What would the state of religious Jewish life in Israel be should Yesh Atid leader Yair Lapid succeed in becoming the next prime minister with the aid of the Labor party? MK Gilad Kariv gave us a taste of it in his maiden Knesset speech on Wednesday.
Kariv, who received a master’s degree in Jewish studies at Hebrew Union College in Jerusalem in 2003, is the Executive Director of the Israel Movement for Reform and Progressive Judaism (IMPJ). Needless to say, his speech covered all the points in the worst nightmare of Israeli Orthodox Jews.
Kariv told the Knesset plenum that like any other ideological and social movement, “pluralist Jewish renewal paves its way step by step, between quite a few potholes and obstacles, the biggest being, unsurprisingly, the monopoly that has been given to one stream and one institution over Israeli Judaism, in a blatant violation of the basic values reflected in the Declaration of Independence.”
This is odd. The second paragraph in the Declaration of Independence reads: “After being forcibly exiled from their land, the people kept faith with it throughout their Dispersion and never ceased to pray and hope for their return to it and for the restoration in it of their political freedom.”
However, historical Reform theology conceived of Judaism as the universal religion of the prophets, and in 1845 passed a resolution at the Frankfurt Conference that removed references to Palestine and a “Jewish State” from prayers on the grounds that nationalism and statehood were not compatible with Reform theology. Similar resolutions in 1869, 1885, and 1897 rejected the idea of “restoration of the Jewish State”. As early as 1890, the Central Conference of American Rabbis had publicly opposed Zionist ideology (Cohen, Naomi Wiener. “The Reaction of Reform Judaism in America to Political Zionism (1897-1922)”).
Underlying the anti-Zionist views of many American Reform rabbis in the 20th century was their acceptance of Americanization. Zionism was, to them, an ideology of foreign origins that was associated with newly arrived Jewish immigrants from Eastern Europe. Isaac Wise, founder of the Union of American Hebrew Congregations said the Zionist movement in America was sponsored by refugees who had been persecuted in Europe. These views were echoed in Jewish newspapers like The American Israelite.
The Pittsburgh Platform of 1885 rejected Jewish nationalism: “We consider ourselves no longer a nation but a religious community, and therefore expect neither a return to Palestine,…nor the restoration of any laws concerning a Jewish state.” This position did not change until the Columbus Platform of 1937 which affirmed the “obligation of all Jewry” to build a “Jewish homeland” in Palestine and to make it “not only a haven of refuge for the oppressed but also a center of Jewish culture and spiritual life.” In the San Francisco Centenary Perspective of 1976 the State of Israel is described as the land to which Reform Jews have “innumerable religious and ethnic ties.”
But check out the current Positions of the Reform Movement on Israel, posted on the movement’s website. They are more interested in the two-state solution than they are in religious dialogue inside Israel’s Jewish society.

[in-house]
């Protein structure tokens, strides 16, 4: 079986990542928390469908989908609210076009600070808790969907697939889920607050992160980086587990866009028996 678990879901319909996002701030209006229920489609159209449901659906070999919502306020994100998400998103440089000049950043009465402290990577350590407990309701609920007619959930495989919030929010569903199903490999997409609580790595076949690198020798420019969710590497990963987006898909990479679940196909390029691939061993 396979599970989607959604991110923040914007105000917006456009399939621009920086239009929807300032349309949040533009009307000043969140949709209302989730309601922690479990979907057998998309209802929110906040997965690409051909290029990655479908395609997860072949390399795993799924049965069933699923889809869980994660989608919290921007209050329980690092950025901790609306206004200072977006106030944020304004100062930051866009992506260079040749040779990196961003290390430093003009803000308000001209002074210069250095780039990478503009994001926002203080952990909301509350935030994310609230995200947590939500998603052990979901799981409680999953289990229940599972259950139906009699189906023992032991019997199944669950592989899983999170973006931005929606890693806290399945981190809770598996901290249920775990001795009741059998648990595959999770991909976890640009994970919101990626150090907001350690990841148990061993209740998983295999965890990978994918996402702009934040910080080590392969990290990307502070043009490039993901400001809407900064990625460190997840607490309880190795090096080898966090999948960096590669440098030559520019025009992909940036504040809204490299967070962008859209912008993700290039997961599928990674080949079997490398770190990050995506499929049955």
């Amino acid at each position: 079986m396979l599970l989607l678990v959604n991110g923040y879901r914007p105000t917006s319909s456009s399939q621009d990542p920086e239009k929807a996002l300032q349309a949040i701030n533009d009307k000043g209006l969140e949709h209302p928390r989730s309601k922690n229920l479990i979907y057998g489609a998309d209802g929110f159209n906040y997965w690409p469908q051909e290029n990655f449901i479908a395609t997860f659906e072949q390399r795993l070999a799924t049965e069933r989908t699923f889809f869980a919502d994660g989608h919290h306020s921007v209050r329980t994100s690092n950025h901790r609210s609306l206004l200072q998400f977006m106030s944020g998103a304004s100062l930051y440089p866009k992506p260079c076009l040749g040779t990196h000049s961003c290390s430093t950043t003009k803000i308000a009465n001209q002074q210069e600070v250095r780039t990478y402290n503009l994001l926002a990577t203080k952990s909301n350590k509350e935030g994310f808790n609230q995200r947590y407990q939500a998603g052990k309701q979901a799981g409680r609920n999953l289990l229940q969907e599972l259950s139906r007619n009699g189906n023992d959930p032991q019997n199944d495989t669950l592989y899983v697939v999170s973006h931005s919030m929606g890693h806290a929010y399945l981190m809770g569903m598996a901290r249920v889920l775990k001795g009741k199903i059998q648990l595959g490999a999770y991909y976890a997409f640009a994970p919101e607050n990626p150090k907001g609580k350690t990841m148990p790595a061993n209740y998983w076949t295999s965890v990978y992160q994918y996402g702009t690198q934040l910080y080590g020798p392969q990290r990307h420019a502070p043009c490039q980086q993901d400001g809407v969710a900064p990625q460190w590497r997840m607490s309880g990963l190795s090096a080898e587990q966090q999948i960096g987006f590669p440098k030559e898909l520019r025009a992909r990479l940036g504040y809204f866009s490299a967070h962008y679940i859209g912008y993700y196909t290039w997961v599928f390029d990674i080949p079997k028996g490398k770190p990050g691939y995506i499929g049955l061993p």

The Union for Reform Judaism and the Central Conference of American Rabbis (CCAR) issued this as their “positions on Israel”:
At the 2009 URJ Biennial in Toronto, the URJ passed a resolution reaffirming its support of Israel and its commitment to a two-state solution. Earlier in the year, the Union Executive Board passed a resolution calling on the governments of the United States and Canada “to help foster successful negotiations, to expand and deepen support for Israeli-Palestinian peace among Israel’s Muslim and Arab neighbors, in order to foster simultaneous progress toward Israeli-Palestinian and a broader regional peace.”
Back to MK Kariv, in light of the above, his grudges truly represent what could become the policy of a Lapid-Labor government on religion:
“This grim reality of a monopoly, coercion, and discrimination in the name of Judaism infringes upon the basic rights of millions of Israeli citizens – women, hundreds of thousands of immigrants and their children, [members of the LGBTQ community], members of the liberal communities as well as Jewish renewal organizations, Israeli citizens of other religious affiliations and many others,” MK Kariv told the Plenum. “This violation undermines the values of the State of Israel as a democratic state that is committed to equality and freedom of religion and conscience.”
MK Kariv further noted the “harsh ramifications of religion-state relations in Israel, which deepen the sense of alienation.” The general public, he argued, “views the religious institutions as a source of corruption rather than inspiration, and as centers of belligerence rather than [centers of] a beneficial and unifying moral and social force.”
Considering that a 2017 survey showed 7% of Israelis consider themselves Reform, allowing a reform clergy a position of power in government would be the start of a worrisome slippery slide. On the other hand, the survey, which was published by Yedioth Aharonot, relied on 700 respondents. Which could mean that the old adage still holds about the Israelis who don’t go to synagogue, but the synagogue they don’t go to is Orthodox.